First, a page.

Financing a small business can be very difficult and very stressful. When you have a great idea and want to get started, you need to determine how much startup capital you will need, and you will likely need more than you anticipate. It you have family members with financial means, it can be tempting to ask them for help. But is that the right thing to do? It depends upon the family members and how you set expectations going in.
To begin, if you do choose to borrow from a family member, you should treat it like any other bank loan. It should bear a rate of interest and have a payment schedule. You should determine if you need to make monthly payments or simply pay it all off with interest at the end of the loan term. By treating the loan this way, it can help to avoid hard feelings between family members (those involved and those not involved who may also have a vested interest in seeing the loan paid back).
When asking for the loan, you should be able to outline the business plan for your family members including your sales strategy and finances so they can see how you will service the loan over time. They should understand what the money will be used for so that it is clear that there is an “end game”. Ultimately, this should be a business transaction like any other. There is risk involved on the part of the lender so there interest rate should be appropriate for the risk level If a standard bank loan would bear a 5% interest rate, a family loan might bear a 10% rate because it is unlikely that the family member will take your house as collateral like a bank would so their money is not as guaranteed to be returned.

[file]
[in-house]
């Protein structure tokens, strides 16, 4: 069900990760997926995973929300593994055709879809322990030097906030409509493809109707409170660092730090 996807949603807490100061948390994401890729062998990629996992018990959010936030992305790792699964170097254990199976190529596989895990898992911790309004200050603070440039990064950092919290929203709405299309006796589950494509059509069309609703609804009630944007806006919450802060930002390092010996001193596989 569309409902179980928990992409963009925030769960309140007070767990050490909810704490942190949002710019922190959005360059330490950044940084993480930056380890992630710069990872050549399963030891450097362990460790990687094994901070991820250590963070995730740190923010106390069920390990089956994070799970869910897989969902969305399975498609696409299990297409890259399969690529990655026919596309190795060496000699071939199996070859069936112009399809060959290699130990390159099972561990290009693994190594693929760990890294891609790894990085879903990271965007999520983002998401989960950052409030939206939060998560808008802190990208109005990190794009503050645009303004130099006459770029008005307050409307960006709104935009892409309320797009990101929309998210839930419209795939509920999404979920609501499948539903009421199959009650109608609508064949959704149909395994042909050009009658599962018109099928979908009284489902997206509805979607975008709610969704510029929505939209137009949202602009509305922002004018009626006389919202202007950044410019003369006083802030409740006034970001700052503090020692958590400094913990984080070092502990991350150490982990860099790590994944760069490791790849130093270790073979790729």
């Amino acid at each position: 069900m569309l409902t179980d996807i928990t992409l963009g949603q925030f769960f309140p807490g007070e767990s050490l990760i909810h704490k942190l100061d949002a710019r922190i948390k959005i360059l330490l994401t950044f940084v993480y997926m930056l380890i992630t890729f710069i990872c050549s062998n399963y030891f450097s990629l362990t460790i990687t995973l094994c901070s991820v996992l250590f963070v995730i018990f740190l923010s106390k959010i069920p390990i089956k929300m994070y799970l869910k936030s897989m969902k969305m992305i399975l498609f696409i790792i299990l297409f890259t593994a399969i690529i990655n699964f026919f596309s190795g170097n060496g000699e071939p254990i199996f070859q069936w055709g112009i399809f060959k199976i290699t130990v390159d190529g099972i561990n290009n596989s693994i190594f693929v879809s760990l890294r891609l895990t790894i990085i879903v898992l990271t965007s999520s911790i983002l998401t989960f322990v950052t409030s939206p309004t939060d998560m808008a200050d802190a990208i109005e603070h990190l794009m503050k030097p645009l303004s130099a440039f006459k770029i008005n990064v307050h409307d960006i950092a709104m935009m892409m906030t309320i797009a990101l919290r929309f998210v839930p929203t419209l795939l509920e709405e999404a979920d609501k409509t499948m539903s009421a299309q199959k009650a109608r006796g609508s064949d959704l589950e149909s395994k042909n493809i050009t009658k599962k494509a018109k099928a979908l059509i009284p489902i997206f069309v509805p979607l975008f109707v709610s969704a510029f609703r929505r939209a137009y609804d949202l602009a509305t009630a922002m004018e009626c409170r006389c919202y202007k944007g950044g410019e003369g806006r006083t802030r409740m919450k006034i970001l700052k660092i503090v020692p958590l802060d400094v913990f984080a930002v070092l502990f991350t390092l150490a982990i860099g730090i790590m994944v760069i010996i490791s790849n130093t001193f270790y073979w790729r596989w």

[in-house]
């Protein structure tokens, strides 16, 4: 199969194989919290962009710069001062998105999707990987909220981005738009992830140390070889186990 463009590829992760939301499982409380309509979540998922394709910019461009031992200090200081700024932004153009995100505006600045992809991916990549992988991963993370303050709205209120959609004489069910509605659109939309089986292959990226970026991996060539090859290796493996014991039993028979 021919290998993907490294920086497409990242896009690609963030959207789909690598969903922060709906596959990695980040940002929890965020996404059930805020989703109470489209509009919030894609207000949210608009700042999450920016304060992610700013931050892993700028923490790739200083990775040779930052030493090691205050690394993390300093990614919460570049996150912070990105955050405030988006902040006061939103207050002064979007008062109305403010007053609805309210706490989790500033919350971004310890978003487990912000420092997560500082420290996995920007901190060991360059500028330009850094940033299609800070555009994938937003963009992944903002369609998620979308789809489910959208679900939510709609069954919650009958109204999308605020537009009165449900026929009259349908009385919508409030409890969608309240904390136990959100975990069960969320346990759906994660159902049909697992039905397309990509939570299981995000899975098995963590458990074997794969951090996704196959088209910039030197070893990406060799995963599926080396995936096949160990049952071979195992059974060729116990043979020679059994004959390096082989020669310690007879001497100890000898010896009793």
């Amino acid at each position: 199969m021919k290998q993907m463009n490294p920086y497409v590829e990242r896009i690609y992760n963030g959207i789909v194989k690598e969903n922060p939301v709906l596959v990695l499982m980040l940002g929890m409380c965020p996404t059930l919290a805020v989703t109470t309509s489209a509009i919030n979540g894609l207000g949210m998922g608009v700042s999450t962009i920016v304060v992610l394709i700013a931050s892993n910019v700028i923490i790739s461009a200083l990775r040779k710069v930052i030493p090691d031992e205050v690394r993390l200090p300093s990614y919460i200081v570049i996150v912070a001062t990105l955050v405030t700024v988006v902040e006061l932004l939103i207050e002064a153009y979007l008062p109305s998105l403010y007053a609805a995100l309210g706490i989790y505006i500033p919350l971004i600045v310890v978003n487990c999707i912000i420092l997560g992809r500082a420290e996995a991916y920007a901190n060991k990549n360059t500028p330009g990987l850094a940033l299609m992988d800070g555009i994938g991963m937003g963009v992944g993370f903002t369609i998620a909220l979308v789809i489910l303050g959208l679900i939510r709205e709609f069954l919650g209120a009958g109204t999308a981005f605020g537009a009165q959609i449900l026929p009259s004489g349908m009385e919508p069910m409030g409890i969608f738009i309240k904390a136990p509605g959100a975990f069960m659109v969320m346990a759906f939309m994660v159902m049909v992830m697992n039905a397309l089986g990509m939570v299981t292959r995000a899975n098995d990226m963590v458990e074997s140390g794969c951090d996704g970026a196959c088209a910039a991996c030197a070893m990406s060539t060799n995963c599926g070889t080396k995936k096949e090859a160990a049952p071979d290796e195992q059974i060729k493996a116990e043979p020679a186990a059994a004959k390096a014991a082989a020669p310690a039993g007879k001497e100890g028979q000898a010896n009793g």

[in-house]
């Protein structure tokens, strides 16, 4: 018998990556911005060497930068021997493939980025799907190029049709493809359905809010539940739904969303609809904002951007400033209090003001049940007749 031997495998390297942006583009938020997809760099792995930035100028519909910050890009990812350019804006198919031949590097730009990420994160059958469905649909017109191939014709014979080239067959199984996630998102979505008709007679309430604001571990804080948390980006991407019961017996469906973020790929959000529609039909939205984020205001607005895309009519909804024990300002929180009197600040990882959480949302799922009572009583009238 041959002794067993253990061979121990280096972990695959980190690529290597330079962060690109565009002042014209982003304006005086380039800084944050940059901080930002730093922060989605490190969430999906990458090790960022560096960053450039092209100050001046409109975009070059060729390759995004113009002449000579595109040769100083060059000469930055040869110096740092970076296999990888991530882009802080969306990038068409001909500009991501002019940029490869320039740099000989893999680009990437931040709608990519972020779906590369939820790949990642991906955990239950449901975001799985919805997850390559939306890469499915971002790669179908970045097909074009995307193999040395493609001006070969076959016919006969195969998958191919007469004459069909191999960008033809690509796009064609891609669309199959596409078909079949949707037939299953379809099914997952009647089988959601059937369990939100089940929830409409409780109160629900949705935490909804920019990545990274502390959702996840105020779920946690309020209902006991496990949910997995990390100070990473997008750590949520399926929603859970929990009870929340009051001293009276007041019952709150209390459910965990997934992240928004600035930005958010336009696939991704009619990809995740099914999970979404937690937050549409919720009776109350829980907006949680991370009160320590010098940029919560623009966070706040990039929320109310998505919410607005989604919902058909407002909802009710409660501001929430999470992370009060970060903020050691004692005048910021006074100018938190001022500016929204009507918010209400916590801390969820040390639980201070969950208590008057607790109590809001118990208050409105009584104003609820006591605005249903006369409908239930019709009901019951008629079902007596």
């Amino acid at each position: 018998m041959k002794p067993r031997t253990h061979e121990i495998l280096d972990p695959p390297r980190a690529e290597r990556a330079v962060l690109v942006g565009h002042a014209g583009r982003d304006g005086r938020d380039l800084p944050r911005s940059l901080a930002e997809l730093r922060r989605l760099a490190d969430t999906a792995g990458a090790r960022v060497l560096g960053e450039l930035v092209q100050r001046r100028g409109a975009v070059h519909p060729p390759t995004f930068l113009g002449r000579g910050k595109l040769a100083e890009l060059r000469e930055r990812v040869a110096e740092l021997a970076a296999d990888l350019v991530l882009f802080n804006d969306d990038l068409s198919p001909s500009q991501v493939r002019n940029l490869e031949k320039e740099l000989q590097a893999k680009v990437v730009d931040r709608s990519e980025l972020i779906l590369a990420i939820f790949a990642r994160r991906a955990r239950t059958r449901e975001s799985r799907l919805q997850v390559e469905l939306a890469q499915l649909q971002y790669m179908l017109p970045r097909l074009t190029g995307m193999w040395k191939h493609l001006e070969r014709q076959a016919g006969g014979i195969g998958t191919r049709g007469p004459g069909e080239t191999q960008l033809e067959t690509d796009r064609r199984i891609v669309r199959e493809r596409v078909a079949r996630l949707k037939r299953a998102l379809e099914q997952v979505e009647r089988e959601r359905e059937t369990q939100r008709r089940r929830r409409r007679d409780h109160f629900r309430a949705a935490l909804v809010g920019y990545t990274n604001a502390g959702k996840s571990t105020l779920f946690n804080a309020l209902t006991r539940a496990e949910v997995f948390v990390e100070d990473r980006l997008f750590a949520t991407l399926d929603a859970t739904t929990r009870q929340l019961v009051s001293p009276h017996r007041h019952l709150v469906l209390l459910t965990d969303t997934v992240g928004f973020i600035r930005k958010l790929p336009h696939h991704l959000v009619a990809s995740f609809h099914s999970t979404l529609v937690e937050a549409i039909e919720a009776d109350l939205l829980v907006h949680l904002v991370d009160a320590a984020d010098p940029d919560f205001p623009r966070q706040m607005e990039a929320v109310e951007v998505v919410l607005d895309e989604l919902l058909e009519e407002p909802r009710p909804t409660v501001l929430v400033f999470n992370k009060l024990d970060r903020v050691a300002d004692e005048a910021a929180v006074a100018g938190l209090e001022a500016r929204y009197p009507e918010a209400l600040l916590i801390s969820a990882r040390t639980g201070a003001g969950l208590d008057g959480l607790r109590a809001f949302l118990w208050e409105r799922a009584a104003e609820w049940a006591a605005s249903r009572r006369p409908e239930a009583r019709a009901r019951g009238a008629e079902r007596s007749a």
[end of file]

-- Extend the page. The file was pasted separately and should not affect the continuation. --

Ultimately the decision to borrow from family is personal and can be the best way to keep your business going during a difficult time. Just always remember that long after the business is gone, the family will remain so be careful not to ruin those precious relationships along the way.
Michael Giuffrida from Southington CT has been operating businesses since 1997. He is an experienced entrepreneur in business management, profitable growth, business valuation, mergers and acquisitions, and information technology managed services.